Here is the latest information to help CPAs as they assist small businesses. (UPDATED: April 15, 2020)
The SBA issued additional guidance for the Paycheck Protection Program, on Tuesday, April 14, and it specifically addresses the often-asked question of how self-employed and partner income should be included in the loan application.
The new guidance discusses loan amounts and loan forgiveness calculations for individuals with self-employment income (with and without employees).
Additionally, the guidance clarifies that the self-employment income of general partners may be reported as a payroll cost, up to $100,000 annualized, on a PPP application filed by or on behalf of the partnership (and LLC filing taxes as a partnership).
Here are links to the Journal of Accountancy article and the SBA interim rule guidance.
The SBA also updates its FAQs at this link (April 14).
Find more updates at the AICPA COVID-19 Resource Center.
April 7, 2020
The SBA has released FAQs about the Paycheck Protection Program, the $349 billion small business relief program that is a key part of the Coronavirus Aid, Relief and Economic Security (CARES) Act, P.L. 116-136.
Here is the SBA PPP FAQ link for the six-page documents and its 18 items.
“These clarifications are going to have a significant impact in the total eligible funding amount available to small businesses,” according to this Journal of Accountancy article.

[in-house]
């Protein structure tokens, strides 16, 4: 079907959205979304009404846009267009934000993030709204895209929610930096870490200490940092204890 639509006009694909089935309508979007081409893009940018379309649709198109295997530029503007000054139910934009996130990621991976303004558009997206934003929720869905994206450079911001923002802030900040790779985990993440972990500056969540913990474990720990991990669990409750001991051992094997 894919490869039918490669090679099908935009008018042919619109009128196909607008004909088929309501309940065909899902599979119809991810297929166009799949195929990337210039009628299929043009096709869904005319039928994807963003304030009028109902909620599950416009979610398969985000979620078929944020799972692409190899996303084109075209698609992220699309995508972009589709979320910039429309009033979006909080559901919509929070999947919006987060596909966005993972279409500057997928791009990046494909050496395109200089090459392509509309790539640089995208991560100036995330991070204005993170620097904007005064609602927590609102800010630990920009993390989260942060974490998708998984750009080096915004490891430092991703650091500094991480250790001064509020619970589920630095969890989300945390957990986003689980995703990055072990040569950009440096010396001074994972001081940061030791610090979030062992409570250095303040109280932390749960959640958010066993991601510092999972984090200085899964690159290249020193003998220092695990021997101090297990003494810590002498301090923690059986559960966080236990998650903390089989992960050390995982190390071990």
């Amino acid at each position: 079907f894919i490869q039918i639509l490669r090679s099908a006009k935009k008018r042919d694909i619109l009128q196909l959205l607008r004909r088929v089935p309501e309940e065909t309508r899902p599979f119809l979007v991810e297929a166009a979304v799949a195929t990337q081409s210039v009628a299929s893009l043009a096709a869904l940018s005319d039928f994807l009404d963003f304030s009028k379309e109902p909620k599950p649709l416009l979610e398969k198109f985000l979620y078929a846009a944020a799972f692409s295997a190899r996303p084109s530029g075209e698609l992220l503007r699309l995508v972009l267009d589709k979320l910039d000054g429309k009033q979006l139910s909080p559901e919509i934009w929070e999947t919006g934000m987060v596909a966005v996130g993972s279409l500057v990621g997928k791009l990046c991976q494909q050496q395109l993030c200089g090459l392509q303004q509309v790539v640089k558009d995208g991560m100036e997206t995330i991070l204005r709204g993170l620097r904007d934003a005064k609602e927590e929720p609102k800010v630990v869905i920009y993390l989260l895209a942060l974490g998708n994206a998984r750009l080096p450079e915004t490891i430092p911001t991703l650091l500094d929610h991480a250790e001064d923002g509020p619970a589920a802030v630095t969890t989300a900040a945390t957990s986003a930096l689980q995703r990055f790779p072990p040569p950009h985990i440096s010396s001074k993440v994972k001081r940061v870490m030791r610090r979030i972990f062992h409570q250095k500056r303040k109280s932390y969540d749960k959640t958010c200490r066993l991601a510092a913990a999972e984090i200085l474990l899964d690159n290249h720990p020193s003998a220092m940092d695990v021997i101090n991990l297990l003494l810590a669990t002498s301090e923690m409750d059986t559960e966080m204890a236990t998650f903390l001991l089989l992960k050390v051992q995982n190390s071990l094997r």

The clarity aligns with many AICPA recommendations, such as:
- Using the Gross Payroll approach for both loan application and forgiveness – the guidance also clarifies that employer FICA should not be included
- The $100,000 salary limitation does not include healthcare, retirement benefits, and state and local taxes.
- Applicants who use Professional Employer Organizations (PEOs) can provide payroll reports since they cannot produce individual entity payroll tax documents
- Time period to calculate payroll costs for maximum loan amount
The AICPA’s Paycheck Protection Program Resource Center houses resources and tools produced by the AICPA to help address the economic impact of the Coronavirus.
For further reporting on how CPAs can handle challenges related to the Coronavirus, visit the JofA’s Coronavirus Resources Page.